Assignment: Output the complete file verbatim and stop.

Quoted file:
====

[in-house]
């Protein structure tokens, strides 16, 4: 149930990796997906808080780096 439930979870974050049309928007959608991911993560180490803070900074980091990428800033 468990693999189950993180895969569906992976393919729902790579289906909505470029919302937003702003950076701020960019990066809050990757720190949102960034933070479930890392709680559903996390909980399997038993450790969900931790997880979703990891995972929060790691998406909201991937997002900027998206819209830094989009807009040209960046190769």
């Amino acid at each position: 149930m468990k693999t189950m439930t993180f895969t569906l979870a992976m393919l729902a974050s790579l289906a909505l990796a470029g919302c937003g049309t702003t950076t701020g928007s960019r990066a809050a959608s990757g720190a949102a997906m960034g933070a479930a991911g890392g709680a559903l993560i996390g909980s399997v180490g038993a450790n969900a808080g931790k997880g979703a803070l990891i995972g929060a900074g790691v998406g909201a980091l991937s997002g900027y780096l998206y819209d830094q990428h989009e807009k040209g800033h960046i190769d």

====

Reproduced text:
[in-house]
């Protein structure tokens, strides 16, 4: 149930990796997906808080780096 439930979870974050049309928007959608991911993560180490803070900074980091990428800033 468990693999189950993180895969569906992976393919729902790579289906909505470029919302937003702003950076701020960019990066809050990757720190949102960034933070479930890392709680559903996390909980399997038993450790969900931790997880979703990891995972929060790691998406909201991937997002900027998206819209830094989009807009040209960046190769």
């Amino acid at each position: 149930m468990k693999t189950m439930t993180f895969t569906l979870a992976m393919l729902a974050s790579l289906a909505l990796a470029g919302c937003g049309t702003t950076t701020g928007s960019r990066a809050a959608s990757g720190a949102a997906m960034g933070a479930a991911g890392g709680a559903l993560i996390g909980s399997v180490g038993a450790n969900a808080g931790k997880g979703a803070l990891i995972g929060a900074g790691v998406g909201a980091l991937s997002g900027y780096l998206y819209d830094q990428h989009e807009k040209g800033h960046i190769d």